Sat 2008-09-20 ( pr En )

(German translation on Ruby-Mine.)

Now, I’m about to write the Java Scanner for CodeRay (ticket #42 btw), and I thought it would be nice to have a list of built-in types highlighted – like String or IllegalStateException. I knew that TextMate had quite good highlighting for Java, so I checked the bundle for something to use.

Indeed, some smart guy included a very long regular expression into the token definitions, it looks like this:

support-type-built-ins-java = {
  name = '';
  match = '\b(R(GBImageFilter|MI(S(ocketFactory|e(curity(Manager|Exception)|
    ...this goes on for several screens...

Apparently, they converted a long list of types into a minimal regexp, surely using a script for this. But that wasn’t exactly what I had searched for. How could I convert this back into the original plain list?1

Recursive Descent Parser

What I needed was something like this:

srs ='(A)?(B|C)')
srs.list  #=> ['AB', 'AC', 'B', 'C']

Something I remembered from my lecture about compiler construction three years ago were recursive descent parsers: It is possible to parse simple grammars (LL to be precise) with that approach, and the grammar of the regexp was simple enough.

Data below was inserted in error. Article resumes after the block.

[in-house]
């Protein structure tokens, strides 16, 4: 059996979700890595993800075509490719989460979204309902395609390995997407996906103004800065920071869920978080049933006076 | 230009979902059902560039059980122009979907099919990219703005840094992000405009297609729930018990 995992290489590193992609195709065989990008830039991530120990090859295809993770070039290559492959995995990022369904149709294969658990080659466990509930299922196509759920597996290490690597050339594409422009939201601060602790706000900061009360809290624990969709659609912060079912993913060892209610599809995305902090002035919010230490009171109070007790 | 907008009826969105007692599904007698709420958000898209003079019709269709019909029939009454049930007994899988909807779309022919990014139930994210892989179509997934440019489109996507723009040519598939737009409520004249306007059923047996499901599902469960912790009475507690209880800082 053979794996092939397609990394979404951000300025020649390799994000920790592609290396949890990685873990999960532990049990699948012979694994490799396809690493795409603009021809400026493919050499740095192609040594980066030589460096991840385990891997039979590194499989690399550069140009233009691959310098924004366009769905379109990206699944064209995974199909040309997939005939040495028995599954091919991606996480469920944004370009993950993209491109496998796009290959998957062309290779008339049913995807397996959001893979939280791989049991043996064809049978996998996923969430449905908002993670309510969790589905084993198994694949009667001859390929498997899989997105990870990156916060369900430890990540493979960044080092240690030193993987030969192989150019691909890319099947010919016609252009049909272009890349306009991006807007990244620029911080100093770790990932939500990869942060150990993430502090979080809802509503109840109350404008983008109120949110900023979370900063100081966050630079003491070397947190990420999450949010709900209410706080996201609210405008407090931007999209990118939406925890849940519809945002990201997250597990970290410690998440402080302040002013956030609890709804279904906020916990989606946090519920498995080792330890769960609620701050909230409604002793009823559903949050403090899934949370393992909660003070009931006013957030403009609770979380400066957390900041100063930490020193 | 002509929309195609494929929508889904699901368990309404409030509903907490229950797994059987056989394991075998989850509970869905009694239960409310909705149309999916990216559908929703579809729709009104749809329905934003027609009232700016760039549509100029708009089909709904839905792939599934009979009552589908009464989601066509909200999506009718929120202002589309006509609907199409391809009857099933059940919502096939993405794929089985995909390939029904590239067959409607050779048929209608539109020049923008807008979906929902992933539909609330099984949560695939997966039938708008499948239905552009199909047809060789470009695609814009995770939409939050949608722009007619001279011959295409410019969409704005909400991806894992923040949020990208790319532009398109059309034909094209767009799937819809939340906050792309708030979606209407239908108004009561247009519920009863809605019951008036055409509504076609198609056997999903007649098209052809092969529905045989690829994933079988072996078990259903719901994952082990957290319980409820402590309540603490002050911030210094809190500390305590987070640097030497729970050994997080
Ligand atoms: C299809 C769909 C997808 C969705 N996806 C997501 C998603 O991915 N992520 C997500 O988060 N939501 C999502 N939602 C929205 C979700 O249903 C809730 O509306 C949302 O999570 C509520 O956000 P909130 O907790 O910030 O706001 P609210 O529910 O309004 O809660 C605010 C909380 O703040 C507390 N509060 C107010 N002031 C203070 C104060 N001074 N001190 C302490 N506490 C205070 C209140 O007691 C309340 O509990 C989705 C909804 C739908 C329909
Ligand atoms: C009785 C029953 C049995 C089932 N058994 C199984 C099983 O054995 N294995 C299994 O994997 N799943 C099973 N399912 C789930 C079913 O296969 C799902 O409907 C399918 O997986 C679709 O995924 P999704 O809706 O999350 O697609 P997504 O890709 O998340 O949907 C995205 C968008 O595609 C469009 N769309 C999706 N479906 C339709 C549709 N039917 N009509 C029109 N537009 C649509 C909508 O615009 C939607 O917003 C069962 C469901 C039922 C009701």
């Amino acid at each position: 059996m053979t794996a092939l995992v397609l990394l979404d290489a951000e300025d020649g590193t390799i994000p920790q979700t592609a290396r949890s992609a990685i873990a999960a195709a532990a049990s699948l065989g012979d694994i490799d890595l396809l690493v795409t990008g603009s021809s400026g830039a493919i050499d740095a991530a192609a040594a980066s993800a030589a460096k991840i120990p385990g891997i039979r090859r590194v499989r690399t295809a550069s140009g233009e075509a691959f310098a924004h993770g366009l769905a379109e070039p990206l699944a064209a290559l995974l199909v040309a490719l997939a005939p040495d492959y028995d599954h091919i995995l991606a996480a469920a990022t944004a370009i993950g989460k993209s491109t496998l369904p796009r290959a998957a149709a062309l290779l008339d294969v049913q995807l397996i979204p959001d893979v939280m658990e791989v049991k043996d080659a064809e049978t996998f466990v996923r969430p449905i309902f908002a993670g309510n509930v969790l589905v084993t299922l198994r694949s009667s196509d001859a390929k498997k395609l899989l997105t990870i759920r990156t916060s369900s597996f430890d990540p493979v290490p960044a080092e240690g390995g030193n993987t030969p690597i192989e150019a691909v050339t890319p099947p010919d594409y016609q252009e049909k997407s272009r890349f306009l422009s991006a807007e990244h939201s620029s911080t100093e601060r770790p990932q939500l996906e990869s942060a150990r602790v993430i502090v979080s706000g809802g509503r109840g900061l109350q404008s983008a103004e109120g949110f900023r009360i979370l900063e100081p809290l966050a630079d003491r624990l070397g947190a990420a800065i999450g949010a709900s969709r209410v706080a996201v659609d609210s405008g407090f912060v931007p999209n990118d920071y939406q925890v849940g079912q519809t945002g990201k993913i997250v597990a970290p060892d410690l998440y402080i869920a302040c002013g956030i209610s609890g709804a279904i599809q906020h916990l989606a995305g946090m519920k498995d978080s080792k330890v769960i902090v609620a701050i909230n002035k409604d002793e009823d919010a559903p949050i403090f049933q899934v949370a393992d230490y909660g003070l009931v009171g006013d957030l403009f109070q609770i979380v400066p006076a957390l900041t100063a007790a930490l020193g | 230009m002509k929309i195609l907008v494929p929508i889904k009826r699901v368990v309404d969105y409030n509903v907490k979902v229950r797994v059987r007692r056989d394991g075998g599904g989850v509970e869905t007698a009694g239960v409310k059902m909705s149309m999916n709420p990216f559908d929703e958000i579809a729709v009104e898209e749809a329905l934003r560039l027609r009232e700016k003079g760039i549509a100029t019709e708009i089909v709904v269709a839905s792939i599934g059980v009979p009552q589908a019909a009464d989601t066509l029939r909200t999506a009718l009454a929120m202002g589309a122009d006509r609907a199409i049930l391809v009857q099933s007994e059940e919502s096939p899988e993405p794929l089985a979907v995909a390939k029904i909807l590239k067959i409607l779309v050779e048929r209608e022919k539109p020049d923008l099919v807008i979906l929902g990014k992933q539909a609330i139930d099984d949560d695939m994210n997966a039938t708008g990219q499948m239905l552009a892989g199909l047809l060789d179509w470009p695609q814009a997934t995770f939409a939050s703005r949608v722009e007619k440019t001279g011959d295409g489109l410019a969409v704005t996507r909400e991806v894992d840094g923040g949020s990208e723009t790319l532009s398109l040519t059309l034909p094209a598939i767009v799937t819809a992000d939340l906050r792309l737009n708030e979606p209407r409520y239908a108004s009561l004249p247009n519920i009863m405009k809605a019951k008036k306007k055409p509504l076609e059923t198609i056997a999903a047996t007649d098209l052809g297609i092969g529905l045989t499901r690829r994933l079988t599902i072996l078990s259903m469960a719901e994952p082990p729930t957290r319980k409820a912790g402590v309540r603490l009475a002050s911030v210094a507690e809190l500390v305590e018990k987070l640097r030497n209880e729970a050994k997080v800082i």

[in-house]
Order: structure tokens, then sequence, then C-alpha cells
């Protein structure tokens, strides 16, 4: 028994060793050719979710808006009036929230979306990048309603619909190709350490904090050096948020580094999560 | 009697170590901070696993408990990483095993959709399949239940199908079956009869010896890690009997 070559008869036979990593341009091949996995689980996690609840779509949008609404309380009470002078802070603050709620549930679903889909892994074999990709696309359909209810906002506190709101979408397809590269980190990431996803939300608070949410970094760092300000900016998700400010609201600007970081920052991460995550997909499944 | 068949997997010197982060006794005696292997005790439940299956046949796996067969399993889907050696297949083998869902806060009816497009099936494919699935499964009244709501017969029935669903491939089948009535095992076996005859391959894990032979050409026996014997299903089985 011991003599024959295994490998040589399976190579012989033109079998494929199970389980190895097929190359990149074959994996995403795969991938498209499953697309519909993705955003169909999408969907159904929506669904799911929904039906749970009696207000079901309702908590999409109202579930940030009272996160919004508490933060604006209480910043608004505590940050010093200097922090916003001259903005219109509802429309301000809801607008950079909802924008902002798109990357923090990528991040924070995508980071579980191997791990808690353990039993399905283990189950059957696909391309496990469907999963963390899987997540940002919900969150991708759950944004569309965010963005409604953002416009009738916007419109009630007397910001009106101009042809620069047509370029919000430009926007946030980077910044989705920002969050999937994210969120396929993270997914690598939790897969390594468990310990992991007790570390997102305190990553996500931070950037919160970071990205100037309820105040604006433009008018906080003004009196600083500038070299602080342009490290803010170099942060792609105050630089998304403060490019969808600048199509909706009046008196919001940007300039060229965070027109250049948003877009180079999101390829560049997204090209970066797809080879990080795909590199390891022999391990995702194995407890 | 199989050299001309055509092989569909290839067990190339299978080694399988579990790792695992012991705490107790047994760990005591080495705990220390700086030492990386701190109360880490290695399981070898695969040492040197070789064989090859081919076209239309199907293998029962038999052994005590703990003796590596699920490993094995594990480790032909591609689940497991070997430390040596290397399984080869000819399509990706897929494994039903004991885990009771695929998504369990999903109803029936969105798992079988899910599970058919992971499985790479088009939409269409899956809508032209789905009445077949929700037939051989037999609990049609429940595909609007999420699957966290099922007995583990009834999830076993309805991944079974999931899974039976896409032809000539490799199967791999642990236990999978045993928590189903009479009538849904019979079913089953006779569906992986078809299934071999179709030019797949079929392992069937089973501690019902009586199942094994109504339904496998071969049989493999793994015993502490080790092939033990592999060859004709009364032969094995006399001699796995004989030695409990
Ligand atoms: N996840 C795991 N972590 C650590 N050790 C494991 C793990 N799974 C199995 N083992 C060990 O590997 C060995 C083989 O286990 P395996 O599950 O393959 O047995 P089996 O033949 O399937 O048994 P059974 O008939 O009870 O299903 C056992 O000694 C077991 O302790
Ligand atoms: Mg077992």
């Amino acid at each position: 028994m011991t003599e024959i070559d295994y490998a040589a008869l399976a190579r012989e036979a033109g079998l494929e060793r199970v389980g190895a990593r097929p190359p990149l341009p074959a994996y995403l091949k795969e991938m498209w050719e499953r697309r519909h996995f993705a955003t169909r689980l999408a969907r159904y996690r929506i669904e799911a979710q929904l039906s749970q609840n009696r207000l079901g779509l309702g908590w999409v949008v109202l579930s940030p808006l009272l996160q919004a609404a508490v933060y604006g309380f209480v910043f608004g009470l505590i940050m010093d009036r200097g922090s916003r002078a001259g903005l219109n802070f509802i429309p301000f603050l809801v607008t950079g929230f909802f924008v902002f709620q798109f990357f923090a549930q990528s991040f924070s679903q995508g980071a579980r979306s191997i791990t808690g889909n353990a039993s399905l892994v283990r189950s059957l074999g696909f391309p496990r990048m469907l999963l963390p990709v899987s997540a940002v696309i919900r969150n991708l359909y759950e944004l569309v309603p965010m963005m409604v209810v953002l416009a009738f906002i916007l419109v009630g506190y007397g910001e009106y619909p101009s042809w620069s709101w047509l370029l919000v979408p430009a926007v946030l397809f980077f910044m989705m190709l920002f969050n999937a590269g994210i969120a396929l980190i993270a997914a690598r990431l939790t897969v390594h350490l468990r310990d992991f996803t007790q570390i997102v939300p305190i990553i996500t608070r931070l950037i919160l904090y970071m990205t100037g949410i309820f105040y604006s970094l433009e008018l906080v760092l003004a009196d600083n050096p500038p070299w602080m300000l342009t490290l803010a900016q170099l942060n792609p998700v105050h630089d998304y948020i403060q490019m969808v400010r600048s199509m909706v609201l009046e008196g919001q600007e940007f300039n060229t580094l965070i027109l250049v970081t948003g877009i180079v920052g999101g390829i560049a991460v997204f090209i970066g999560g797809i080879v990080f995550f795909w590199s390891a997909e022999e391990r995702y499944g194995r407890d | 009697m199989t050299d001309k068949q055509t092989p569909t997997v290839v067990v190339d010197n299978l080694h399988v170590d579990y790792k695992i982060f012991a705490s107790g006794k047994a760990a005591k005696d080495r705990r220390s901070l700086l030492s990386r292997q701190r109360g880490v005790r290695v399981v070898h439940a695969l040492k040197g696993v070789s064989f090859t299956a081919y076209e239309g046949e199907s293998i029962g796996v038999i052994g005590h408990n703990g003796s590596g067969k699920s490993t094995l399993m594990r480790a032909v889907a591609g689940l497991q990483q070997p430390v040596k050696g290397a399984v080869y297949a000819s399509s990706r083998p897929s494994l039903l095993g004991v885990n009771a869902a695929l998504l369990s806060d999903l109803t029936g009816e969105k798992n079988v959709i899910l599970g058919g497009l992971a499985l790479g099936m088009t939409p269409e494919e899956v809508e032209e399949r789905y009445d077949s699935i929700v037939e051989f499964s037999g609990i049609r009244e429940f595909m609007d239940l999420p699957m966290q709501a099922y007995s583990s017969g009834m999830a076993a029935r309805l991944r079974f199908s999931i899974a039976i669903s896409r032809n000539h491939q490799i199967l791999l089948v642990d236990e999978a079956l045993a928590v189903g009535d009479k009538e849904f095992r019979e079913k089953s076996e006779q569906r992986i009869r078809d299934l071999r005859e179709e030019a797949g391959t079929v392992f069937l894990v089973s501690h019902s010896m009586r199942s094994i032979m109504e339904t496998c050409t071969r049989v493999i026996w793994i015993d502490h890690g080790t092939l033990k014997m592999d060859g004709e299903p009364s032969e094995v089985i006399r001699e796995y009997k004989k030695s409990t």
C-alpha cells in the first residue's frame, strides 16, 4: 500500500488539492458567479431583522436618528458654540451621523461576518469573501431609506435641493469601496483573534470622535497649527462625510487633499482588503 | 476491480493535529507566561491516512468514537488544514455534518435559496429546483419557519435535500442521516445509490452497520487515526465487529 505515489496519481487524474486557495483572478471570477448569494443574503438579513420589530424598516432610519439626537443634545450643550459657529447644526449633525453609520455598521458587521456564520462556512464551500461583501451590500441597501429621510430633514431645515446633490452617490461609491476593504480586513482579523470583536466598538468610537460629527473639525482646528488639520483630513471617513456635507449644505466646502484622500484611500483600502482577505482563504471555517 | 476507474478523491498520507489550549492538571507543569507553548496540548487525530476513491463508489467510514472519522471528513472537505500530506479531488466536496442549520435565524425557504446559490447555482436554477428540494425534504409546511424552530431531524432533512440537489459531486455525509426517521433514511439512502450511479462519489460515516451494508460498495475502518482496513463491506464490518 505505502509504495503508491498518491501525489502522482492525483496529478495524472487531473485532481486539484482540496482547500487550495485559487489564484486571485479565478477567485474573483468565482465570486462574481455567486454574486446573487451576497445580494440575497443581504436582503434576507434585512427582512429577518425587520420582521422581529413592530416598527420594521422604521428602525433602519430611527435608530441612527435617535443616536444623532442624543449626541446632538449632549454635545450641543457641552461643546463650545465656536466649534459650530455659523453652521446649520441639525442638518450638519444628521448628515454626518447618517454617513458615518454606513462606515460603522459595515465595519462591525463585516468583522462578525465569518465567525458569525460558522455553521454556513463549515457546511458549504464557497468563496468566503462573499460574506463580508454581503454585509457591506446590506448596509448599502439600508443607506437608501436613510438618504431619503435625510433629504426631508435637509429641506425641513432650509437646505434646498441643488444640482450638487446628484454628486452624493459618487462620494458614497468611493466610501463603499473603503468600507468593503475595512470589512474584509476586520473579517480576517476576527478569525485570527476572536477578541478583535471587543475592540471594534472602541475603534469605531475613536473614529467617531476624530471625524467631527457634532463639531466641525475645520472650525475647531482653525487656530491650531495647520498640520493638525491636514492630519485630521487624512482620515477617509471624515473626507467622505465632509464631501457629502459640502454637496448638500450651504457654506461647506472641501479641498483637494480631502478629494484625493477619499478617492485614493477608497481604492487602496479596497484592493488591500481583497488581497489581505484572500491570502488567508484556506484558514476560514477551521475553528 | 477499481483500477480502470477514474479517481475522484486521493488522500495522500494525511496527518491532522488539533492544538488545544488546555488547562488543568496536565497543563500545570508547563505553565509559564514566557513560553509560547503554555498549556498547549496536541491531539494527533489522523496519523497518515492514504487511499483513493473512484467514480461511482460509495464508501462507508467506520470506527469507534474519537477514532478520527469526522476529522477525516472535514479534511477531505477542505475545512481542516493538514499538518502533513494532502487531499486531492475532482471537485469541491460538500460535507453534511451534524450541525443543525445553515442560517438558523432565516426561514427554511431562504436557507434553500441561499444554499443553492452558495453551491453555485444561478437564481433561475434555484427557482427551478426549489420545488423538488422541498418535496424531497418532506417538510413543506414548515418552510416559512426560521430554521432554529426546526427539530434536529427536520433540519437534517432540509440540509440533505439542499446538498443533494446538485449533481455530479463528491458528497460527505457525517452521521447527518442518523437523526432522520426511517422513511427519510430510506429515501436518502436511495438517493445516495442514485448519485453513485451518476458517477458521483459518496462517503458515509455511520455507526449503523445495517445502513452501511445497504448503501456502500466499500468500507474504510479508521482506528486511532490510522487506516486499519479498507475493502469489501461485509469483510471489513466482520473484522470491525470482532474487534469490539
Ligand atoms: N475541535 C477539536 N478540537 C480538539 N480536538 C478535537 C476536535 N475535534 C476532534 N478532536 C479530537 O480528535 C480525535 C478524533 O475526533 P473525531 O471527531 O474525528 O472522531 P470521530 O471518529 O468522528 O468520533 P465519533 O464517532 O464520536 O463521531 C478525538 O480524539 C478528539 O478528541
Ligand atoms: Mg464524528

So I wrote SimpleRegexpScanner in recursive form, of course in Ruby. After some refinement, the result became quite short:

class SimpleRegexpScanner < StringScanner
  1. Returns an Array of all possible strings that would fit the given regexp.
    def list

def scan_group # :nodoc:
scan(/\(/) or return
options = scan_union
scan(/\)/) or raise ‘) expected at end of group’
options << ’’ if scan(/\?/)

def scan_union # :nodoc: options = scan_concatenation options += scan_union if scan(/\|/) options.uniq end def scan_concatenation # :nodoc: options = scan_group || [scan(/[^(|)?]*/)] if check(/[^|)]/) suffixes = scan_concatenation! do |option| { |suffix| option + suffix } end.flatten! end options end


It solved my problem: I can now restore the original word list from any regexp of this type in a matter of milliseconds :)


I added tests and a bit of documentation, and you can play with it under LGPL as much as you want.


1 I need a list because CodeRay uses a Hash-based approach for word lists, which should be much faster than using even optimized regexps. In addition, Ruby 1.8 refused the regexp as “too big”, and TextMate has problems with long one-line strings anyway.

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